“White-labeling won’t build your portfolio”
I’ve heard freelancers say that if they white-label, they lose the ability to include the projects in their UX project portfolio. For me, a portfolio typically means deliverables related to UX research or evaluation or strategy efforts: materials that I produced that led up to the effort, actual outputs, and the supplemental description of work activities around those efforts. White-labeling does not mean that you lose the ability to add items to your portfolio. On the contrary, you often gain a greater variety of projects to discuss. Whether white-labeling or working directly for an end-client, I almost always have non-disclosure agreements that have varying levels of rigidity in what is okay to do or not do.
In cases where it is safe to do so without violating any agreements, I’ve taken a few of these deliverables and made them generic, removing anything that was confidential and making sure that what I was evaluating would be totally unidentifiable. Sometimes I’ve had to remove blocks of text or images, and I put in a placeholder block indicating that something was removed for confidentiality purposes. When I’ve shown these anonymized samples, I have never had a potential client complain about not getting to see the un-scrubbed version. When I do have deliverables that are so confidential that even anonymizing them wouldn’t be appropriate, I don’t include them in my portfolio—but this is certainly the less common scenario.
In addition, unless your client has any issue with you listing them on your LinkedIn profile or resume, you can list the name of your client. The way I do this on my LinkedIn profile when I shouldn’t tie the listing to the end client is with something like:
- Role Title + “(via Lebsontech)”
- CLIENT NAME
- Generic Description such as: “Stakeholder and user interviews, contextual inquiries and usability tests for CLIENT NAME’s Clients”
In some cases, if the prime client does not have a problem with me detailing who the end-client is, I’ll certainly include the name of the end client as well.
“You’re forbidden from letting them know you exist.”
In her article “The Silent Subcontractor,” Laura Kalbag discusses her problem with contractors that hide their subcontractors from the end-client entirely. In some cases, I’ve happily been hired as a “behind the scenes” mentor to client staff where I’ve had the opportunity to monitor, evaluate, and provide feedback on staff performance to help improve internal staff skills. For example, for one project, I first walked through the usability testing process with a recently designated moderator to acquaint him with the process. Once he was comfortable with this process, he began to conduct his first few remote testing sessions. He would follow the script and I would jot down some feedback to relay to him at the conclusion of the session. In a few instances over the course of the sessions, when there was something very important that he needed to ask or probe about, I’d send him an immediate note with some real-time feedback.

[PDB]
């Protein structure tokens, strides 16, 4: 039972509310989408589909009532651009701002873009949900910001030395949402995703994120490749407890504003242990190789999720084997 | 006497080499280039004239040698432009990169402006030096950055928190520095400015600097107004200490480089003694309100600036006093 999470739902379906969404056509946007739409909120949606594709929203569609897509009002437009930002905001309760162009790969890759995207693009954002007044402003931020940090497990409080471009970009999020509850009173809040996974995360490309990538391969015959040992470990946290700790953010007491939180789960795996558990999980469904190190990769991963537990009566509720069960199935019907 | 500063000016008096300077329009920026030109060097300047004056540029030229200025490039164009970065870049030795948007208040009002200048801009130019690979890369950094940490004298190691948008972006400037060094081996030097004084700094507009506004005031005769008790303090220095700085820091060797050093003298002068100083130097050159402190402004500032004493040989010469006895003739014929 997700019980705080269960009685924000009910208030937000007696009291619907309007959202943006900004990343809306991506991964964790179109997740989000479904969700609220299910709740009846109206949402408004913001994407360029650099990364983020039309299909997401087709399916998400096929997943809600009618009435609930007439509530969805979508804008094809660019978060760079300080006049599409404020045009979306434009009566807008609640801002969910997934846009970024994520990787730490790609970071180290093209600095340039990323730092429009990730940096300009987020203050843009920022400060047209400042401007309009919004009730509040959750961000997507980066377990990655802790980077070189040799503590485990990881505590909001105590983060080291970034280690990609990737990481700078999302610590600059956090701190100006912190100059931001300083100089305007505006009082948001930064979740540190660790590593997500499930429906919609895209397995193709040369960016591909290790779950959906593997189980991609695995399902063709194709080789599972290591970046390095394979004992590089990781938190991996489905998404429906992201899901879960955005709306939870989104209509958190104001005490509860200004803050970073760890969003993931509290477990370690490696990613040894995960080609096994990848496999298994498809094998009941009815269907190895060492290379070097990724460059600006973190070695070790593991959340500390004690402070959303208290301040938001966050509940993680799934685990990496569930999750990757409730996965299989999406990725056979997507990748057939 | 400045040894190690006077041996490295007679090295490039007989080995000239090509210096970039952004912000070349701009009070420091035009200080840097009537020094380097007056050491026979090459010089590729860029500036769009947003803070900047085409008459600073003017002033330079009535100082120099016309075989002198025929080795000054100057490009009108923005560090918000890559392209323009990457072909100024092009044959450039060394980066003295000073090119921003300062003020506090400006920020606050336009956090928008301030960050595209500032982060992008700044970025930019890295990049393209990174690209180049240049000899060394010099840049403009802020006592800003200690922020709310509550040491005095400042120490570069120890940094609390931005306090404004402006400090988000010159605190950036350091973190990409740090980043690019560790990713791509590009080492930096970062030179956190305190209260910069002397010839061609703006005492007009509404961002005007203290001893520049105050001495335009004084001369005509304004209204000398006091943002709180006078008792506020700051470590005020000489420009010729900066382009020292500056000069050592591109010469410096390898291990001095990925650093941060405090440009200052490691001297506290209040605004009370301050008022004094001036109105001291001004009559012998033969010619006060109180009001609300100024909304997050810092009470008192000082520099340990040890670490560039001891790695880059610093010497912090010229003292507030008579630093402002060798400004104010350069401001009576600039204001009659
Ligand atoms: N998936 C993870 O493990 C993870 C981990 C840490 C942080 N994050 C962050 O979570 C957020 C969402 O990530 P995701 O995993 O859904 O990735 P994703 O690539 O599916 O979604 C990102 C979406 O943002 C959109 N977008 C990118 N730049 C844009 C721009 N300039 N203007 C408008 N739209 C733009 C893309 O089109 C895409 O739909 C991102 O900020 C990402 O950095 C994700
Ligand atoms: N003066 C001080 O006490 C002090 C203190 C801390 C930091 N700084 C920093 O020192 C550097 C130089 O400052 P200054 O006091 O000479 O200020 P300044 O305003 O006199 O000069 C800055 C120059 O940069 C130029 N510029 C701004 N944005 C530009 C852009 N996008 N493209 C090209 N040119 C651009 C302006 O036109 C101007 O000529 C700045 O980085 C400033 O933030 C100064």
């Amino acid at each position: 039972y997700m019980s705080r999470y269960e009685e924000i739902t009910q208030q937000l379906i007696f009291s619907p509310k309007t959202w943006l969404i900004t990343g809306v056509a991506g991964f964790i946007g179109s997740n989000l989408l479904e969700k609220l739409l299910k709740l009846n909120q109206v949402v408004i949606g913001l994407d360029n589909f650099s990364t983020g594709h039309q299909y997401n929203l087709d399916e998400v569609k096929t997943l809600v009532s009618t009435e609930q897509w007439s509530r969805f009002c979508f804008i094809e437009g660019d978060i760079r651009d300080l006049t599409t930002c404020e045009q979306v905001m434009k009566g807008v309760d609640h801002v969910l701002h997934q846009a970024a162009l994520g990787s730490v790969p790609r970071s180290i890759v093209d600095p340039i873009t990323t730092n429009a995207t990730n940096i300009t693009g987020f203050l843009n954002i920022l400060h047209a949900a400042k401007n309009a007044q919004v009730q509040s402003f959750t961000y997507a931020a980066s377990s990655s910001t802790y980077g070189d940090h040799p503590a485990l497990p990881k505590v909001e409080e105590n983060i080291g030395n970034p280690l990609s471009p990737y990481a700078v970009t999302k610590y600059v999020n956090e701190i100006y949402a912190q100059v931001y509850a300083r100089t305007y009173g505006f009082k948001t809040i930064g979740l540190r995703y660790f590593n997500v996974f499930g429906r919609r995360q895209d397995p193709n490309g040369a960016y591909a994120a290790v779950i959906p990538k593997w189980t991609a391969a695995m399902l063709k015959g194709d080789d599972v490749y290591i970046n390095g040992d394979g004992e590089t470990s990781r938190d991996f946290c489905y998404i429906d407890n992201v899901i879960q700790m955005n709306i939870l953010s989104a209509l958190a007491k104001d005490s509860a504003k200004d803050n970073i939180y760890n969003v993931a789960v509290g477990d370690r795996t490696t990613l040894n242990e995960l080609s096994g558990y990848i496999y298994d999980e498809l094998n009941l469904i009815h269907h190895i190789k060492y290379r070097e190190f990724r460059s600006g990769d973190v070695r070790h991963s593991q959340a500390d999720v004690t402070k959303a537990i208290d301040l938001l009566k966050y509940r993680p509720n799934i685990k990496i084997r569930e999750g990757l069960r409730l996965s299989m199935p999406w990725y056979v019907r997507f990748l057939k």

Not only did I function as the “silent subcontractor” to the customer, I was also working to help make the client’s staff so effective that I was writing myself out of future usability testing efforts. It did not seem useful or appropriate to think along these lines, however. This is, after all what the client wanted and I felt really good about helping someone to advance his skills. Increasing staff skills could also mean that this client would be more likely to bid on efforts that involved usability testing where they could still use me either as a mentor for other staff or as someone to handle overflow.
“You don’t even get to be part of the project pitch”